Sonya Kitchell with special guests The Slip
ABOUT Sonya Kitchell
SONYA KITCHELL This Storm Singer, songwriter, and guitarist Sonya Kitchell has delivered the goods on her new album This Storm 12 timeless tunes that document her evolution from emerging artist into a sophisticated musician and songwriter with something meaningful to say about the human condition. Her lyrics are sometimes personal and often political, but all are insightful and deeply felt.
Kitchells growth as an artist is apparent from the opening moments of the albums breathtaking lead track, Every Drop. A clear departure from mild singer-songwriter fare, the tracks jittery heartbeat pulses over a lightly tinkling piano before building to a massive chorus, where Kitchells otherworldly voice rises commandingly over unrestrained guitars. Musical surprises abound throughout, from the edgy, impassioned rock of Fire to the country-blues twang of Running to the drifting, textured alt-pop of This Storm and Who Knows After All. Not that fans of Words Came Back To Me will be out of luck, either: tracks like Walk Away and Robin In The Snow are quintessential acoustic Kitchell.
At all times, the songs are a showcase for Kitchells worldly voice, which, with its intimate tone and feathery falsetto, has earned her attention not only from critics, but also from one of the most respected figures in jazz: Herbie Hancock. After hearing Kitchell sing, Hancock invited her to perform with him and his all-star band at the Sonoma Jazz Festival in 2006. The two developed a warm rapport and Hancock tapped Kitchell to sing in his band as he toured the West Coast last year in support of his Grammy-Award winning album River: The Joni Letters. (Kitchell also sings on All I Want on the Amazon and ex-U.S. iTunes versions of the album.)
Herbie encouraged me as far as improvising goes and gave me the nod to go ahead and experiment, Kitchell says. If he thinks Im a good singer, thats a huge compliment and a pat on the back. It made me realize, Okay, I can do this. Each night hed stretch out and improvise, and Id stretch out and improvise. It was like this dance we did every night. And to do that with someone like Herbie Hancock makes you feel like you can do it with anyone.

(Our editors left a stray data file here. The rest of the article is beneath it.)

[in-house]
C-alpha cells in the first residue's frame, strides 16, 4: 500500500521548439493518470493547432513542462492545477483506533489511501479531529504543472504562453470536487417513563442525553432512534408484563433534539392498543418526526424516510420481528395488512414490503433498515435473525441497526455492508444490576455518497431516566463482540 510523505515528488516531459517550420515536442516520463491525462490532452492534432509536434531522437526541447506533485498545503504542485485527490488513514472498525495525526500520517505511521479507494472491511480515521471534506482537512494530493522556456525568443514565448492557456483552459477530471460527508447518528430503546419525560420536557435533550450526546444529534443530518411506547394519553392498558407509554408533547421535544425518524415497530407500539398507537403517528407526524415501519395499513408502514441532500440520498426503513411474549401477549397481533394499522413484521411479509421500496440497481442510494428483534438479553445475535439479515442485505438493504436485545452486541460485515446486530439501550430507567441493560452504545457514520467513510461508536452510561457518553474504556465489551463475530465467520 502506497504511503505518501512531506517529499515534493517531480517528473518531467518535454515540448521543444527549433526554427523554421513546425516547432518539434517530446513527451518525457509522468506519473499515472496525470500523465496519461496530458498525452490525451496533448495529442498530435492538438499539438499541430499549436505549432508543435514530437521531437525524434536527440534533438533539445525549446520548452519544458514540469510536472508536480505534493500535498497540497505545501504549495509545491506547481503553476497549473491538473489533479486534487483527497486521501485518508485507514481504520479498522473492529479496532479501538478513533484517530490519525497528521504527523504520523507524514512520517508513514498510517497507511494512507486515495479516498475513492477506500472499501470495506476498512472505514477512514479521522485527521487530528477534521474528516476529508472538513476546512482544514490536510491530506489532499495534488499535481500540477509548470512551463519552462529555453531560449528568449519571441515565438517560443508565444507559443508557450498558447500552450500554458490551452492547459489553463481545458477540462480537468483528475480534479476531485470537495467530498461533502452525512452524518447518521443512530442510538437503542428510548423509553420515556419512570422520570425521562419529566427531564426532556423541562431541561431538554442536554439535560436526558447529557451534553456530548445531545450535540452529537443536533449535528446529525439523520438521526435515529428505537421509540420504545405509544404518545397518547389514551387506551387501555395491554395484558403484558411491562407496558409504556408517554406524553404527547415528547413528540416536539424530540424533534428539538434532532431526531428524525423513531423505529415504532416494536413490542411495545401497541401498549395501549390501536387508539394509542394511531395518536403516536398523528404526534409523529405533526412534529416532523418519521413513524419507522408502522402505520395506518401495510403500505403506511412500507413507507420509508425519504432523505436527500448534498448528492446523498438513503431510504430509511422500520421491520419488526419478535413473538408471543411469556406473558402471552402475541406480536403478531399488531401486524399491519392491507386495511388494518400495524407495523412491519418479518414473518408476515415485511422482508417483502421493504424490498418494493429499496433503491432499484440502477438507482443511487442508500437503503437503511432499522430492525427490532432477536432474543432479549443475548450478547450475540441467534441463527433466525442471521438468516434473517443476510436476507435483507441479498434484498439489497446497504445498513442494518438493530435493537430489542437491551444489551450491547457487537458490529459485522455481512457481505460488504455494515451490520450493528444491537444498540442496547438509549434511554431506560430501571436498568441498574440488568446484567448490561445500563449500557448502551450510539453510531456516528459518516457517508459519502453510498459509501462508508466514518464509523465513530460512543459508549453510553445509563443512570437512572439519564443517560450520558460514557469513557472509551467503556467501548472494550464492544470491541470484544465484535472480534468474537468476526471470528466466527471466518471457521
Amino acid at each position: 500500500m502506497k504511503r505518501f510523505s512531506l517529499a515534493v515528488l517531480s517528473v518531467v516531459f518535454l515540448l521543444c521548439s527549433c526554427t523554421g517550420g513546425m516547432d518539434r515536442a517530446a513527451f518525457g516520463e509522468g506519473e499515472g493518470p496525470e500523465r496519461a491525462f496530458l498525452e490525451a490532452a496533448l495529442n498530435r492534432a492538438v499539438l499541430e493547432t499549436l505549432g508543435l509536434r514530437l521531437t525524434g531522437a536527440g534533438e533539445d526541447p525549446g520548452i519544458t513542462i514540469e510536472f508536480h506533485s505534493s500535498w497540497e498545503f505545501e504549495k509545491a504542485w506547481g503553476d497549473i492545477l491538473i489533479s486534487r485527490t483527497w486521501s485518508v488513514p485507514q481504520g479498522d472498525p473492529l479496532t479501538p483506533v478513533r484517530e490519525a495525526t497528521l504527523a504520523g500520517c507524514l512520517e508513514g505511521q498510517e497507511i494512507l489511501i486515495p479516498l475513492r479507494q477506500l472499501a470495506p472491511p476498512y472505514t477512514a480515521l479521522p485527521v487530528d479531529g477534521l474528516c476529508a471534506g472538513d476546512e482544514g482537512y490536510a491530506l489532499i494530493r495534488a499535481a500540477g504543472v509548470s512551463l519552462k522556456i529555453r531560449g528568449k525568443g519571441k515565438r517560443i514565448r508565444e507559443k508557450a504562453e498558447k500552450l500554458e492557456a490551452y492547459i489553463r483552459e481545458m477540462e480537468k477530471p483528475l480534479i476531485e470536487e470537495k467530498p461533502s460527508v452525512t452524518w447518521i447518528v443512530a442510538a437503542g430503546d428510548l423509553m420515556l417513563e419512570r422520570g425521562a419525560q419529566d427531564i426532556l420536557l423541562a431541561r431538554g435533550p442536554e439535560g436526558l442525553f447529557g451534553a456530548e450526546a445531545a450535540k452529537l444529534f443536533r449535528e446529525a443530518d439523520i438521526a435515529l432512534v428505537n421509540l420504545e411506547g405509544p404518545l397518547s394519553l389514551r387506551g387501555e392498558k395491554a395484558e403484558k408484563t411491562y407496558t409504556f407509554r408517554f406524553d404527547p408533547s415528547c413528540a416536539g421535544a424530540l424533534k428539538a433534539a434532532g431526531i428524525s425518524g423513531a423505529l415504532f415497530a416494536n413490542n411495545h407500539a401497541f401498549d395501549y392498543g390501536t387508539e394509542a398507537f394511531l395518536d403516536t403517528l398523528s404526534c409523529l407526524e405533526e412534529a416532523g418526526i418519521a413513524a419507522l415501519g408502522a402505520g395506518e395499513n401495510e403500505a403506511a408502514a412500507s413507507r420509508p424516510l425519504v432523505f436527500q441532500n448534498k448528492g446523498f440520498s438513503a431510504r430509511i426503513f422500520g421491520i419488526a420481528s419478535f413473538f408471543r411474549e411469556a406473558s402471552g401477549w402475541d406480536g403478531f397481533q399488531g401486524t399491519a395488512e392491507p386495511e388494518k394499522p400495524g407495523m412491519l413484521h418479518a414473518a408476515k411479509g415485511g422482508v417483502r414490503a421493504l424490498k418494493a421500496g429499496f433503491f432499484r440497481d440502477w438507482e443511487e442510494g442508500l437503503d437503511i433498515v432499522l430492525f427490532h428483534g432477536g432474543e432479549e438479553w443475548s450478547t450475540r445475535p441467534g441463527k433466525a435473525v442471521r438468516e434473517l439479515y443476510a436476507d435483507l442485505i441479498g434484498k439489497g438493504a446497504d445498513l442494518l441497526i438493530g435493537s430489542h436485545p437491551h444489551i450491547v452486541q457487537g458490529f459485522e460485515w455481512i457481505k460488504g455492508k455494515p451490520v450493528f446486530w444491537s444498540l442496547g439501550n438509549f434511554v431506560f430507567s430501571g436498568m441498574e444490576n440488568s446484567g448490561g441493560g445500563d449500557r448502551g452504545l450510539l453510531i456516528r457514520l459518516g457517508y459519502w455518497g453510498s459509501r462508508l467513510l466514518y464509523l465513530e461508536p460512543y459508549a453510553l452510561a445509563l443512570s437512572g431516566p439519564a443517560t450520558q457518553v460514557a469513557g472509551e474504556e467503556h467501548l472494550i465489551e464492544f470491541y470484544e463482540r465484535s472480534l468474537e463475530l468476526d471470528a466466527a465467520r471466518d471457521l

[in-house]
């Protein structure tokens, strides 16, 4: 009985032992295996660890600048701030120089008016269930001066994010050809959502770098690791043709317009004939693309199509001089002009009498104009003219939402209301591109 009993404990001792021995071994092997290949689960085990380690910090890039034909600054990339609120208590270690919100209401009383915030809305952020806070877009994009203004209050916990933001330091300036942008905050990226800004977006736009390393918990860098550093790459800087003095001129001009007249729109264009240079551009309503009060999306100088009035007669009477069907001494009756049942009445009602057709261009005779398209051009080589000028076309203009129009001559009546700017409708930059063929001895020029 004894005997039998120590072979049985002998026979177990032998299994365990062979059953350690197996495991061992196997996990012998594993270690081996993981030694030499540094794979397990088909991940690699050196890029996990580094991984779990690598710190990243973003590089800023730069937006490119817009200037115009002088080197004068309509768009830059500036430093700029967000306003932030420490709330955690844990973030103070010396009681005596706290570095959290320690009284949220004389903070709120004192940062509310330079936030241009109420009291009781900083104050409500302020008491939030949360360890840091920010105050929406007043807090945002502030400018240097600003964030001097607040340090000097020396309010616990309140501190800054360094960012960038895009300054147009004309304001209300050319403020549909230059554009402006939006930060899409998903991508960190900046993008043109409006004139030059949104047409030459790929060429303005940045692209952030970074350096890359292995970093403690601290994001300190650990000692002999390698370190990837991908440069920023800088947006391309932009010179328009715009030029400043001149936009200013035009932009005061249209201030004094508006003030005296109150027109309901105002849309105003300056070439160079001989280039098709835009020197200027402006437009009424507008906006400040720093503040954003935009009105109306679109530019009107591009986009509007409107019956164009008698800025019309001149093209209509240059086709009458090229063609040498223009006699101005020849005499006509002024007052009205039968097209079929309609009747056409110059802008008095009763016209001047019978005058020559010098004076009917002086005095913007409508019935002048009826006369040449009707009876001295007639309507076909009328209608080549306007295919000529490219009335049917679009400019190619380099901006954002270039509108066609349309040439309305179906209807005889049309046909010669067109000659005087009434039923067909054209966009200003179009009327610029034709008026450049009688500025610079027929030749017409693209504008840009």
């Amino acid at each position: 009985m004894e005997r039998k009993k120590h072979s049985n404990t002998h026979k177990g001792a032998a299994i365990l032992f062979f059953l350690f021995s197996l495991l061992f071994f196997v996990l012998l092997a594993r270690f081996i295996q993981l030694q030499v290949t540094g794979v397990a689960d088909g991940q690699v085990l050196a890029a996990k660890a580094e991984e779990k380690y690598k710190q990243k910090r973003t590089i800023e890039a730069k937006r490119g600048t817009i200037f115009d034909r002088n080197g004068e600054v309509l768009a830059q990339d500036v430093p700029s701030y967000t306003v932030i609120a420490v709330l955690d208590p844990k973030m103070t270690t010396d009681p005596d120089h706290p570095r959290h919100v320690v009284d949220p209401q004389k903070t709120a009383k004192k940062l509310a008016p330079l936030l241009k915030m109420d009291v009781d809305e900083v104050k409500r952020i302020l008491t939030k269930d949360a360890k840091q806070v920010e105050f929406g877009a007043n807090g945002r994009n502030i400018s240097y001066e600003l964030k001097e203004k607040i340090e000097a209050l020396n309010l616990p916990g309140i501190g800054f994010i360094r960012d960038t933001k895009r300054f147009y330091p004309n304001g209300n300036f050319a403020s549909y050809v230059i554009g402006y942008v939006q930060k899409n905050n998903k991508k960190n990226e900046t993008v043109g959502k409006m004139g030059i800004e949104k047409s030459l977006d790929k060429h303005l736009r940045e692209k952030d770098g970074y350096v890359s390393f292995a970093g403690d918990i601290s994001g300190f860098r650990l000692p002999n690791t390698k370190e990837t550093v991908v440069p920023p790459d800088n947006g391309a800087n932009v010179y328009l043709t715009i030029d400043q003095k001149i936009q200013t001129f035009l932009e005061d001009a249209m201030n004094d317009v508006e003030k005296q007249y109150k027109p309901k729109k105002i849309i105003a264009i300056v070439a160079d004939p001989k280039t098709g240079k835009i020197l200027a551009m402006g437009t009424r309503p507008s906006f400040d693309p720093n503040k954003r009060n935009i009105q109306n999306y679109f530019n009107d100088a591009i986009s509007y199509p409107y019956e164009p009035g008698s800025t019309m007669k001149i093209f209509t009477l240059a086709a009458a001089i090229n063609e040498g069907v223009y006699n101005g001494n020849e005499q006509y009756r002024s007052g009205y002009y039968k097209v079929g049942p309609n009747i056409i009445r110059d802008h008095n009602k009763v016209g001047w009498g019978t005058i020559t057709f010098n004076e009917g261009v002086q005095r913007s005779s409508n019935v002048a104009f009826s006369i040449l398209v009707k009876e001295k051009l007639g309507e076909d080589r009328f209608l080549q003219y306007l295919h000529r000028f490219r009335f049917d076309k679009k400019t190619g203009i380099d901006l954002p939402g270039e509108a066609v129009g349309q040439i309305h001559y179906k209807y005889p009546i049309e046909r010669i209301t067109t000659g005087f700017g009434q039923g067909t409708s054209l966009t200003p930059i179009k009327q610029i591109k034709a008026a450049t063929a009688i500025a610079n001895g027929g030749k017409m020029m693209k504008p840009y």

Not that Kitchell is lacking in admirers. Her debut album, 2006s Words Came Back To Me, released when she was only 16, had critics falling over themselves to offer praise. Such warm honey-textured tones, arching smoothly through shifting layers of emotion, dont usually emerge from a 16-year-old, raved the Los Angeles Times. The Washington Post noted that her jazz and folk-laced debut reveals Kitchells great promise without once betraying her age. Other critics were as impressed with her songwriting as remarkable as her voice; Jazz Times called them remarkable treatises on life and love. People magazine summed it up presciently: Sonya Kitchell is destined for great things.
This Storm was recorded with Grammy Award-winning producer Malcolm Burn (Daniel Lanois, Peter Gabriel, Emmylou Harris) after her tour with Hancock ended. I wanted the experience to be the kind of thing where we all sat down with these songs and let them grow and unfold and become creatures on their own, Kitchell says of her time in the studio. And thats exactly what happened. With Kitchell on electric and acoustic guitar and Burn on bass, the two were joined by multi-instrumentalist Brad Barr and his brother, drummer Andrew Barr (both of the band The Slip), at Burns home studio in upstate New York. In this comfortable setting, Burn drew remarkably deep vocal performances out of Kitchell, setting off the classic feel of her songwriting with his thoroughly modern production, which layered dry vocals over a wide-spectrum bed of multi-tracked guitars and mysterious sounds. Its an album where every part and sonic nuance exists for a reason.
I want people to feel excited when they hear the album, Kitchell says. That ecstatic, elated feeling you get when something is so good that it makes you want to listen to it over and over again. I hope to create music that has as much of an effect on others as artists like Joni Mitchell, The Beatles, Janis Joplin, and Leonard Cohen had on me. I know thats setting the bar very, very high but thats my goal.
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